In the illustrative system 10 shown in FIG. 1, the customer computers 20-26 communicate with the email service providers 12, 14 via a public service telephone network 30 using modems 34 associated with the customer computers 20-26 and modems 38 at ports to the email service providers 12,14. Such a method of transmitting electronic signals is well known to those skilled in the art and will not be described in detail here. Further, it should be understood that the present invention may be used with systems in which other structures are used to transmit electronic signals, such as digital subscriber lines (DSLs).
In the email service providers 12, 14 illustrated in FIG. 1, the modems 38 are used to receive and transmit electronic signals (such as email), which signals are communicated with a router 44 which operates with a mail server 48 to control and direct the transmission of the electronic signals.
Broadly stated, in accordance with the present invention, when an email signal is received from a customer's computer 20, 22, the server 48 will selectively replace the customer's email address with a dynamic email address so that the email signal sent out over the Internet 16 may include the dynamic email address rather than the customer's email address as the sender's email address. The replacement of the customer's email address with a dynamic email address may or may not be done according to the customer's instructions in the email signal. When a dynamic email address is used, however, the customer's email address will therefore be anonymous to the recipient of the email (i.e., will not be known to or determinable by the recipient from the dynamic email address indicated in the email). Any reply to the dynamic email address may, however, be associated by the email service provider 12, 14 with the email address of its customer and such email to that customer may be distinguished and selectively handled differently than email to the customer's email address.
FIG. 2 is a flow chart of an exemplary method for creating a dynamic address according to the present invention. Specifically, when an email service provider 12,14 receives an email from a customer's computer 20-24 for transmission to another (target) address, the provider 12, 14 would first check to see whether the customer selected a “secure send” option by checking for an indication of that selection in the email. If no such option is selected, then email would be handled in a normal manner by forwarding it to the target address (via another email service provider if necessary). As will be understood, when the customer is sending the email to trusted recipients such as business associates or family members, the “secure send” option would not be chosen, and the trusted associates would receive email from the customer with his actual email address indicated. However, when sending email to others, the “secure send” option causing use of the dynamic address according to the present invention would be chosen to protect the customer from receiving unwanted replies to that email.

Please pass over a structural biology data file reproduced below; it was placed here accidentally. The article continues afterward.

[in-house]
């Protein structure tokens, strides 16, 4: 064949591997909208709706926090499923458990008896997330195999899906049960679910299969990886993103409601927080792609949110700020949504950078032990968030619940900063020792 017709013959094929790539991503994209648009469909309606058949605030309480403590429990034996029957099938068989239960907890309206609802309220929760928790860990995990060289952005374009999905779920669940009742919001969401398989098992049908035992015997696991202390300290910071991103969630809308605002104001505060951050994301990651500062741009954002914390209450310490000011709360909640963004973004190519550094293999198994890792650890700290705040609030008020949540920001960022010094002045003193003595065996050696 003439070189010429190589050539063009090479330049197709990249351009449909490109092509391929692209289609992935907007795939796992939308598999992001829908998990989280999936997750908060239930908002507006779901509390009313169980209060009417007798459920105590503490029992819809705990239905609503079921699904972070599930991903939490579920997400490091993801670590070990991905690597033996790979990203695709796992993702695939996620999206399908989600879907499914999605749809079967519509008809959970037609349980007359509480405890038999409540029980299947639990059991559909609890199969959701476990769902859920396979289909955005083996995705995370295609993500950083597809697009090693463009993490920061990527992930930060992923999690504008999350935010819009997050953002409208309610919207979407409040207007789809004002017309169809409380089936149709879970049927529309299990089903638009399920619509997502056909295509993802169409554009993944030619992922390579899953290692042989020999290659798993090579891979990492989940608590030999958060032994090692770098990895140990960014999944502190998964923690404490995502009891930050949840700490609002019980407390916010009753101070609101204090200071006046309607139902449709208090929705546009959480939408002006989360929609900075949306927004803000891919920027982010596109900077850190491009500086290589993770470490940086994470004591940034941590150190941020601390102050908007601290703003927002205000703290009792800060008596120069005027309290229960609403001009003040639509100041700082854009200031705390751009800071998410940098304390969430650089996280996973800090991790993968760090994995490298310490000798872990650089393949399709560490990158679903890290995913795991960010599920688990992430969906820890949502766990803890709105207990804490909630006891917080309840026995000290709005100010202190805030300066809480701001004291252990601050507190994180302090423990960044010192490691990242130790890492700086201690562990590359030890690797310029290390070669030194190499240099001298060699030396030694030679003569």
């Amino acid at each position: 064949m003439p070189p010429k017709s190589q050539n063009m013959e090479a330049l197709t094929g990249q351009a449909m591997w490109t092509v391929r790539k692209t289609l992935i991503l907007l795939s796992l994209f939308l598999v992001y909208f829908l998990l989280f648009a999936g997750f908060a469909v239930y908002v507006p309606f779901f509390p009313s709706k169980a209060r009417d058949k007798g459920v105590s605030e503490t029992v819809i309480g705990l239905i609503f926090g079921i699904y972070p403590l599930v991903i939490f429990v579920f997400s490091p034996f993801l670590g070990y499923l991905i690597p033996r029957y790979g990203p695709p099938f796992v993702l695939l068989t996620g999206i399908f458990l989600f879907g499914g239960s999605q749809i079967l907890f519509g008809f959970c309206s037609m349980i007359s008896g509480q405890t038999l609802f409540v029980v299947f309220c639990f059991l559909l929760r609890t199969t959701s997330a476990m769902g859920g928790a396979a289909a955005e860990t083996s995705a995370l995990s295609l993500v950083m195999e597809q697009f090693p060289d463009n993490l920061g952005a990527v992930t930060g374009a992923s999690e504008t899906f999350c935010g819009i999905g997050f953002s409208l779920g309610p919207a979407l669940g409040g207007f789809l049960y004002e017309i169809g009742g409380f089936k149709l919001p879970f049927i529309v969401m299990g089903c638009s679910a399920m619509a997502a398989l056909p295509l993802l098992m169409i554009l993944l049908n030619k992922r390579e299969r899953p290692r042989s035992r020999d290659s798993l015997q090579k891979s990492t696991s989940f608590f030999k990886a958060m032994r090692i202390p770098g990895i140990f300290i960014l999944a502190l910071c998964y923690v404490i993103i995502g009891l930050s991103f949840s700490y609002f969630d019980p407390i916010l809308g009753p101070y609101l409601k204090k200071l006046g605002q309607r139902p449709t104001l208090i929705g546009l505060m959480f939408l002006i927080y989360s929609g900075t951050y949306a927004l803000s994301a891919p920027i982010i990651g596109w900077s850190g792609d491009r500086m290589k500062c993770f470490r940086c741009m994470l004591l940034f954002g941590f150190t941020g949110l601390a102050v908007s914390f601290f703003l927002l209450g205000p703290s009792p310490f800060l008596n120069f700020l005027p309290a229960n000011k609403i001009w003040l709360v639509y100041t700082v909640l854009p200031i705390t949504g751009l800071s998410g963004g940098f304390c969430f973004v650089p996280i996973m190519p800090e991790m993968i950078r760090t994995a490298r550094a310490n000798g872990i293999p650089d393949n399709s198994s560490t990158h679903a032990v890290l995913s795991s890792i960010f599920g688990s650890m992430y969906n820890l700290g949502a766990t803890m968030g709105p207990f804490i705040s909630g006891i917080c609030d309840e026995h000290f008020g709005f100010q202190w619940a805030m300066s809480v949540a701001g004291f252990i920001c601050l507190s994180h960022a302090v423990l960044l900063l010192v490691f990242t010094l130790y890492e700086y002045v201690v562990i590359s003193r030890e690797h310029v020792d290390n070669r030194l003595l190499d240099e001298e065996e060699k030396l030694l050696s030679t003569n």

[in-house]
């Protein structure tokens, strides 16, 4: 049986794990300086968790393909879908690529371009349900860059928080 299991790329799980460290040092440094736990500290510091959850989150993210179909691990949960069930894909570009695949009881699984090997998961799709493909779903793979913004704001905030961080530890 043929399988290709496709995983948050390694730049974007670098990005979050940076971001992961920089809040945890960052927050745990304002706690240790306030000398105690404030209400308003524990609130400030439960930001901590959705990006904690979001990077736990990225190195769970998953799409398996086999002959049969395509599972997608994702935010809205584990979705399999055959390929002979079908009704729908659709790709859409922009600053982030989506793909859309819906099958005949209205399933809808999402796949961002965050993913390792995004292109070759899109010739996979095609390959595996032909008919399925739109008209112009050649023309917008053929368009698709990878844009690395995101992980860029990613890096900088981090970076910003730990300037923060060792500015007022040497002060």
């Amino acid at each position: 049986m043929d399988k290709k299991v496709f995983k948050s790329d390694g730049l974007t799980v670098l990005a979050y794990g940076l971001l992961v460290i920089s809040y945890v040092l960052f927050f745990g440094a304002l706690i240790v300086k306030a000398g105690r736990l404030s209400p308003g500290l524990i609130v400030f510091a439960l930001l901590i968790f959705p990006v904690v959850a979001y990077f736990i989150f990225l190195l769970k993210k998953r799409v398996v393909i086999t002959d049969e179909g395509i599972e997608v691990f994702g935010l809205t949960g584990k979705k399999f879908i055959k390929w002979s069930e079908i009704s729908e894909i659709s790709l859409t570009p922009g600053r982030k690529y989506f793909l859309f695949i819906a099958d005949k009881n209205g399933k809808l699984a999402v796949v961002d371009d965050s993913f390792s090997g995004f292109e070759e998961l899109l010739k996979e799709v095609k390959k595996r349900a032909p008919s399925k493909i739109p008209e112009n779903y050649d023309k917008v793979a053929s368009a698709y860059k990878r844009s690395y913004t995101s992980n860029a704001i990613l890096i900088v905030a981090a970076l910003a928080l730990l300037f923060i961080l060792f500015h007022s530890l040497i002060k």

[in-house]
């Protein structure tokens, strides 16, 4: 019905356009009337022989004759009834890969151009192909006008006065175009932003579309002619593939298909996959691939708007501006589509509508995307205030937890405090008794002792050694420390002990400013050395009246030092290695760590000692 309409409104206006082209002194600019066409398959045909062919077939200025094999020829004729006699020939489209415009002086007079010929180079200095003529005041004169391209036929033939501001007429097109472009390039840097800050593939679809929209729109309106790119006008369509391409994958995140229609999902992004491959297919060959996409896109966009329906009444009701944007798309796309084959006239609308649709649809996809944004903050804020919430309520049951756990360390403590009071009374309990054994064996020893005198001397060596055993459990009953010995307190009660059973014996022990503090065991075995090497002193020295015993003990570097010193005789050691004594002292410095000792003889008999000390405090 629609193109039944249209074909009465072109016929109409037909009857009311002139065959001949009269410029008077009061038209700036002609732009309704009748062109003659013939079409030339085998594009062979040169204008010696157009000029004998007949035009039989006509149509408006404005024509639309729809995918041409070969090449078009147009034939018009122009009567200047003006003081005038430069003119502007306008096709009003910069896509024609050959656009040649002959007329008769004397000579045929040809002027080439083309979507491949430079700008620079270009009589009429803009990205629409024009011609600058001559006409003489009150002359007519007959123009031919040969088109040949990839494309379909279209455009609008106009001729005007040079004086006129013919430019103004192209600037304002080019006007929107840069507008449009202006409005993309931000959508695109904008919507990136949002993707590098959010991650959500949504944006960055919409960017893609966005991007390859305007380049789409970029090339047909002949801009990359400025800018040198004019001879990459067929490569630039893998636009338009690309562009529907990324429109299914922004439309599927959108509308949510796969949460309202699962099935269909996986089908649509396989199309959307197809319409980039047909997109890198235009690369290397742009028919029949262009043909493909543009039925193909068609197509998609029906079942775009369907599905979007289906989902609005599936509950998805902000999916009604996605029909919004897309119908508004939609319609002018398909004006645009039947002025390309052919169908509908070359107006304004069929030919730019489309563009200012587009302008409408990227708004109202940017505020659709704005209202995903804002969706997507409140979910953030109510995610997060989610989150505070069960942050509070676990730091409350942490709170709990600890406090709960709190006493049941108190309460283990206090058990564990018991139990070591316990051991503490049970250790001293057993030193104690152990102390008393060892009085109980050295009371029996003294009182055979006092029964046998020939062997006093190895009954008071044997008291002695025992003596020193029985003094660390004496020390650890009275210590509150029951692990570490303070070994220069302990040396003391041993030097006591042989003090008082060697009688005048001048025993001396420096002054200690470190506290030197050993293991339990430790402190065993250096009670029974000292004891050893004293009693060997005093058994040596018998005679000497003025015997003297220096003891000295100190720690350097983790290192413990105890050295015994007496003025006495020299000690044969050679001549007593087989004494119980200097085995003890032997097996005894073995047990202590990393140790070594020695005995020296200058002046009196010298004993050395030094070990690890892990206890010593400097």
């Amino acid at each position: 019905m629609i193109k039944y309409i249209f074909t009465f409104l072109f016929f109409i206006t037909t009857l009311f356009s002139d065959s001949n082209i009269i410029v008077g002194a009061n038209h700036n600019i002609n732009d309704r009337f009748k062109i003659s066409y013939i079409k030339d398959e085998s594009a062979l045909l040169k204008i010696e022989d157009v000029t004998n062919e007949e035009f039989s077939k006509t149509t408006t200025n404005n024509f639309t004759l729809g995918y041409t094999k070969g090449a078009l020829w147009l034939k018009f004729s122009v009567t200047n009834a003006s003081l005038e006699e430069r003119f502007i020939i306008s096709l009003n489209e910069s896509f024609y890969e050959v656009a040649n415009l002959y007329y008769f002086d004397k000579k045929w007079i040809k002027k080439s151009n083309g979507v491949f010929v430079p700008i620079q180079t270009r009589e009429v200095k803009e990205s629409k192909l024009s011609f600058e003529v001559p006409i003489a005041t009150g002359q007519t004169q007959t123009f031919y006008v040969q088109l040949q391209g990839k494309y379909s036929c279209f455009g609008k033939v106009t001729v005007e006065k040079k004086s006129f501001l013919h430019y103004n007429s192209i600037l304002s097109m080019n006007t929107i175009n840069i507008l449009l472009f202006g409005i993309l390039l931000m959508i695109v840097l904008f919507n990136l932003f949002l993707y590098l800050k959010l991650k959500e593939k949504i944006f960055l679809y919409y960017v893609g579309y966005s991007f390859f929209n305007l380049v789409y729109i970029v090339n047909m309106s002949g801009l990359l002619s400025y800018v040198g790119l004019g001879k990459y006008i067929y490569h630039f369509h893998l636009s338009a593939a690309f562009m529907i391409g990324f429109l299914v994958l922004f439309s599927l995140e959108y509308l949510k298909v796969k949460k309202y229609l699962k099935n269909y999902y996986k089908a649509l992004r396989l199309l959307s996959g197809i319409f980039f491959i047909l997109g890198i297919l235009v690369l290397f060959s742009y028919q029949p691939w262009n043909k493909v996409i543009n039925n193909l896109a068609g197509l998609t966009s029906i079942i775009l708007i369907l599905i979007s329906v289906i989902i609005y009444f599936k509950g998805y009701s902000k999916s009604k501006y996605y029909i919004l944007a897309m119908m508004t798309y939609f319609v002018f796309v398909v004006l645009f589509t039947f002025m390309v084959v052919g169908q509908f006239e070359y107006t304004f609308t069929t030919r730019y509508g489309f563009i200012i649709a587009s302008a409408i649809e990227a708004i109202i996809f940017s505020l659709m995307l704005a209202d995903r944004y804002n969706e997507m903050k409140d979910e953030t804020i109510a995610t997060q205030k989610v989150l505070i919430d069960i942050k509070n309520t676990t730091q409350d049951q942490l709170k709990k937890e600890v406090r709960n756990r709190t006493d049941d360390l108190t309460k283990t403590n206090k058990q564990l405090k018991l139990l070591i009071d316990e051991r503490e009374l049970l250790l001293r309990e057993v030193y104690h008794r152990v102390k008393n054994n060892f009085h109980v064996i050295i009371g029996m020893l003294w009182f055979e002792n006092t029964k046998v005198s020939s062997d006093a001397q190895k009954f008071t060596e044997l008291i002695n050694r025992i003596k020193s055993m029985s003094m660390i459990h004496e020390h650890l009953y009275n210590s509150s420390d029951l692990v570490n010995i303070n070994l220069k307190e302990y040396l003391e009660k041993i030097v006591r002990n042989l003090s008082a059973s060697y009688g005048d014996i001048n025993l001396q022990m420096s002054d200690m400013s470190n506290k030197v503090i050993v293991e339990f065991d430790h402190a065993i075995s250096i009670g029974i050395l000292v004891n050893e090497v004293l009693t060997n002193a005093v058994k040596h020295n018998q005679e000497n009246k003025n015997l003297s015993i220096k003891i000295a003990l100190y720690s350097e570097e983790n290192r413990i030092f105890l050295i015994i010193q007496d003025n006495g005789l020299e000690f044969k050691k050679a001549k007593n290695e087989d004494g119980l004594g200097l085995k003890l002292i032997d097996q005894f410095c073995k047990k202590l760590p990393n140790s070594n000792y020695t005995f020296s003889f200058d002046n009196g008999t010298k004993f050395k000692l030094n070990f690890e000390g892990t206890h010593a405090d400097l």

Each email service provider 12, 14 typically will have a specific domain, such as “aol.com” for America OnLine, with addresses typically in the form of “username@domain”, with the username being specific to the customer and the domain being specific to the email service provider. In accordance with the present invention, the service provider 12, 14 may establish one or more separate domains to be used only for the dynamic addresses. The separate domains may be established so that there would be no obvious linkage between the regular and dynamic addresses to further provide protection against a spam source reverse engineering the dynamic address in order to determine the customer's actual email address.
In accordance with the present invention, if the “secure send” option is selected by the customer in connection with an email which he is sending, the server 48 begins creation of a dynamic address as the address attached to the email as the source or sender address by beginning to encode the customer's email address at 100 in FIG. 2. The server 48 may also check the email for further option choices at 102 by polling the user for option preferences, which options may be used in generating the dynamic address and/or in determining what email to filter to the dynamic address.
Other options which may be chosen by the customer/email sender may include the following:
A “target tagging” option can be provided for specifying whether or not the dynamic address should be linked to a particular destination address or name. For example, a text string could be entered which could be either encoded into the dynamic address or be stored locally and linked to an index encoded in the dynamic address by the email service provider 12, 14. This text would be added to incoming email messages sent to the dynamic address which would identify the original recipient of the address (e.g., identify the target email address of the original email to which the dynamic address was attached) so that email addressed to the dynamic address but not originating from the address of the original recipient could be identified and, if desired, filtered and not forwarded to the customer's computer 20-26.